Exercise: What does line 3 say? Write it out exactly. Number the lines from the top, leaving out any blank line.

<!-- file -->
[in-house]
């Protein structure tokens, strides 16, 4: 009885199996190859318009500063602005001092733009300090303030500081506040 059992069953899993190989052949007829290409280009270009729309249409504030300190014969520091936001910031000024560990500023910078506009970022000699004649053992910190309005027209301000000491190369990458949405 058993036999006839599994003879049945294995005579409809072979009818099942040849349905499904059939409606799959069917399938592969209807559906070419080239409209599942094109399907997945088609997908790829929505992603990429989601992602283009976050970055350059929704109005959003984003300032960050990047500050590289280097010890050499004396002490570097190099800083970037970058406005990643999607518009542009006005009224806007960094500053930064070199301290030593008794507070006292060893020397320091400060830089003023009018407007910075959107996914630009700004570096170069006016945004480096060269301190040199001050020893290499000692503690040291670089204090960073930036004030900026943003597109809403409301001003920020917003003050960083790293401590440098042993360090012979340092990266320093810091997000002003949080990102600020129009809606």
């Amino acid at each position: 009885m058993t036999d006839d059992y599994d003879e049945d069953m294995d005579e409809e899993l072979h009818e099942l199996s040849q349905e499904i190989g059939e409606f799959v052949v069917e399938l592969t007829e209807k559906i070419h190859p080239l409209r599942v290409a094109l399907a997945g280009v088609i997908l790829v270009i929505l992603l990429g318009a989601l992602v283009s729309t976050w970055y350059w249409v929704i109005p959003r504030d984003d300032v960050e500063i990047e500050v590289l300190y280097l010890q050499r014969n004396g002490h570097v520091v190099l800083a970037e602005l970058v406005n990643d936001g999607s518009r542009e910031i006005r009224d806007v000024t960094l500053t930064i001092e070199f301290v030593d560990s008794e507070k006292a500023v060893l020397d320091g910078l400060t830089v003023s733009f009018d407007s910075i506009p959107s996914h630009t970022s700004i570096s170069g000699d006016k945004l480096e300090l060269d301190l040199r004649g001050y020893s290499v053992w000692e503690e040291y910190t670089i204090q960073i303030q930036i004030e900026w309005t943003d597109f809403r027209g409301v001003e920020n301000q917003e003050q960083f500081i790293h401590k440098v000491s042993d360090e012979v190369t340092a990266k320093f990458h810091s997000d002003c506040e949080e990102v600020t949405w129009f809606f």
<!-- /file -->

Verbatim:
């Amino acid at each position: 009885m058993t036999d006839d059992y599994d003879e049945d069953m294995d005579e409809e899993l072979h009818e099942l199996s040849q349905e499904i190989g059939e409606f799959v052949v069917e399938l592969t007829e209807k559906i070419h190859p080239l409209r599942v290409a094109l399907a997945g280009v088609i997908l790829v270009i929505l992603l990429g318009a989601l992602v283009s729309t976050w970055y350059w249409v929704i109005p959003r504030d984003d300032v960050e500063i990047e500050v590289l300190y280097l010890q050499r014969n004396g002490h570097v520091v190099l800083a970037e602005l970058v406005n990643d936001g999607s518009r542009e910031i006005r009224d806007v000024t960094l500053t930064i001092e070199f301290v030593d560990s008794e507070k006292a500023v060893l020397d320091g910078l400060t830089v003023s733009f009018d407007s910075i506009p959107s996914h630009t970022s700004i570096s170069g000699d006016k945004l480096e300090l060269d301190l040199r004649g001050y020893s290499v053992w000692e503690e040291y910190t670089i204090q960073i303030q930036i004030e900026w309005t943003d597109f809403r027209g409301v001003e920020n301000q917003e003050q960083f500081i790293h401590k440098v000491s042993d360090e012979v190369t340092a990266k320093f990458h810091s997000d002003c506040e949080e990102v600020t949405w129009f809606f």